As stated on the *characteristics* page,
the MCL implementation available on these pages has a complexity of
`O(N k ^{2})`,
where

`N`is the number of nodes in the graph, and

`k`is the number of resources allocated per node. This number can be chosen surprisingly low without affecting clustering quality. The reason is that MCL computes a localized process, and consequently it is possible to implement a pruning regime that takes advantage of this. The complexity is achieved by using a sparse matrix implementation. The maximum number of resources allocated per node directly translates to the maximum number of nonzero entries kept per column. For more information, refer to the FAQ.

There are several ways to speed up MCL clustering. All of these, except
the *threads* approach, act by reducing the size of the
data structures employed, and hence also reduce memory demands.

The program can utilise multiple CPUs or cores by creating so-called *threads*.
Ideally you use as many threads as you have CPUs or cores. The number of
threads is specified with the **-t** option.
Make sure that you do in fact have access to as many cores. In the LSF
job submission system this is achieved with the *bsub* **-n** option.
With `T` threads the speedup achieved will be approximately `f T`
where `f` is a factor in the range `[0.5-1]`.

If speed is of primary concern, lowering the **-scheme** option is a good idea.
By default it is set to a conservative value of `7`, implying that the
program will compute a very accurate process at the cost of speed.
Lower values, starting with `6`, will speed up the program
considerably by employing more aggressive pruning strategies. The
resulting clusterings may change slightly, but will be consistent
with clusterings resulting from a more accurate process.
In short, the perturbation effect of the pruning process applied by mcl is a
source of noise. It is small compared to the effect of
changing the inflation parametrization or perturbing the edge weights. If
the change is larger, this is because the computed process tends to converge
prematurely, leading to finer-grained clusterings. As a result the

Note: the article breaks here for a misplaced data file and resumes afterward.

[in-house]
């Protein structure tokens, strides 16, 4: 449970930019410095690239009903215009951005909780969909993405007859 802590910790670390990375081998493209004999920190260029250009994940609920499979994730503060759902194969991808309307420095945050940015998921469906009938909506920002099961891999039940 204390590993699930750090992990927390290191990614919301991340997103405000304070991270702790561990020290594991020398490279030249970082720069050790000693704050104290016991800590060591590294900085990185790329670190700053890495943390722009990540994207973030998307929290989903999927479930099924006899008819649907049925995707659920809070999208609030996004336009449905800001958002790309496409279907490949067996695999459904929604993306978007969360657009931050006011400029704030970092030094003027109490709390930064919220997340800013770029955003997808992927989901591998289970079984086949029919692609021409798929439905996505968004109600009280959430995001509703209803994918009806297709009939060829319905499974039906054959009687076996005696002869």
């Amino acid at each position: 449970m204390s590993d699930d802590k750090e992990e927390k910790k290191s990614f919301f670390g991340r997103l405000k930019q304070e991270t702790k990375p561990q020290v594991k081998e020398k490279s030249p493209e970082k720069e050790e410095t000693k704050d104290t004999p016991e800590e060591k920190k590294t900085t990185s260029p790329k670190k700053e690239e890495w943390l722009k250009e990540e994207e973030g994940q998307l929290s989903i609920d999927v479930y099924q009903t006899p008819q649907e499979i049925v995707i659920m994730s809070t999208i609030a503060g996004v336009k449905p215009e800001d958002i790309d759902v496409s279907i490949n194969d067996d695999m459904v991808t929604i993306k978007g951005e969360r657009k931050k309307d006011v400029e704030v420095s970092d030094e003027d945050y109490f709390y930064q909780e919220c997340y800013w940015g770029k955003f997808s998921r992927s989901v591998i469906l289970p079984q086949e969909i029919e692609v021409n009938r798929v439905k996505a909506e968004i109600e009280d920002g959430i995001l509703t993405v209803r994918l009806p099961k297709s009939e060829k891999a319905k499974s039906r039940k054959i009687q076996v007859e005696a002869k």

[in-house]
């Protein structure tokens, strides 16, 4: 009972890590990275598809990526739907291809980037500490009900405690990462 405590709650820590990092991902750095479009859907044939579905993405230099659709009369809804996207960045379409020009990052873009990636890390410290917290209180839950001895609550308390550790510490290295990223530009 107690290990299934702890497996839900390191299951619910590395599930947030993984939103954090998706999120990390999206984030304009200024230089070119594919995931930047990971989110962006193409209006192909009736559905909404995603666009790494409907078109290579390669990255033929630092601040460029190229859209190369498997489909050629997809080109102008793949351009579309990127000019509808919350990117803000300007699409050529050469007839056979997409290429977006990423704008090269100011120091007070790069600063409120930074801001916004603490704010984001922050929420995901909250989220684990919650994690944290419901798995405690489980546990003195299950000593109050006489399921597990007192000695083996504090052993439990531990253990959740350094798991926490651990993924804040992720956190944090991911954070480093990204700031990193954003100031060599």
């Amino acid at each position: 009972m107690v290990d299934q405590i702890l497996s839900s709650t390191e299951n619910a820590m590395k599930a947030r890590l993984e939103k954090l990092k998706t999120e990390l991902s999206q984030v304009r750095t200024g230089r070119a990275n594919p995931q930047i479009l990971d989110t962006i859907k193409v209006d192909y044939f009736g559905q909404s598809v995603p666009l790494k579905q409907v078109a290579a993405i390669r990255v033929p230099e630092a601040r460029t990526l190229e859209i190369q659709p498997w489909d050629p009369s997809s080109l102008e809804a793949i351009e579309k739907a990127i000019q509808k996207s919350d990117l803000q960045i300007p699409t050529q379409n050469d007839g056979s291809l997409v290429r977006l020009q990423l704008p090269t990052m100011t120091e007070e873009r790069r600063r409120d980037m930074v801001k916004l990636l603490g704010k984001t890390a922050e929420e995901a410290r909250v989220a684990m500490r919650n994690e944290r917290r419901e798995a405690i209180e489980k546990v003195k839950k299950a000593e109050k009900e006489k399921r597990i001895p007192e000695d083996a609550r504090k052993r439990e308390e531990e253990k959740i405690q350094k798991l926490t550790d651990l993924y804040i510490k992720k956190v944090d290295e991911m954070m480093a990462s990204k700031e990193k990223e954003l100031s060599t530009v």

clustering will be close to a *subclustering* of the clustering resulting
from more conservative resource settings, and in that respect be consistent.
All this can be measured using the program
clm dist. It is possible to
offset such a change by slightly lowering the inflation parameter.

As an alternative to **-scheme** one can use **-resource** *<num>*.
The number *<num>* determines the number of resources each network
node is allowed during the process. Effectively this is the maximum
number of neighbours maintained for each node during the computation of
successive graphs in the MCL process. In the default settings
this number is approximately `1200` — very high. A very low value
would be `100`.

When configuring, add compiler optimisation flags. For example:

where `<YOUR-PREFIX>` could be `$HOME/local` or `/usr/local`
for example — note that the latter will not work if you do not
have write permission to that part of the file system.

Perhaps not all edges in the graph are fully informative. If you have
many edges per node (say a few hundred) it may be worthwhile reducing
them. This can be done with the mcl **-tf** option.
Two examples are:

In both cases, the transformation `gq(10)` removes any edges of weight
below `10`. This transformation is independent and can be left
out if desired. Of course, any number can be chosen instead of `10`.
After that, in the first case (*k*-Nearest-Neighbours)
edges are only kept that occur in the list of top-`100` edges of highest
weight in both of its incident nodes. In the second case the maximum node
degree is imposed to be `200`. Edges from nodes of highest degree are pruned first,
proceeding until all node degrees satisfy the given threshold.

Perhaps there is not sufficient contrast in the edge weights. If the
edge weights vary in the range `[0.9-1]` (perhaps because they
are correlations) the edge weights are hardly informative to mcl.
In this case the following transformation is appropriate.

It is possible to combine transformations, such as

If you have unfiltered correlation values, filtering at a permissive threshold of 0.7 followed by shifting and edge reduction is achieved as follows:

Perhaps there is sufficient contrast in the edge weights, but the
graph is very densely connected and shifting edge weights is
not applicable. It may be beneficial to further increase
the contrast. This is done using the **-pi** option (pre-inflation).
Roughly speaking, the setting **-pi** `2` increases the contrast
by a factor of two.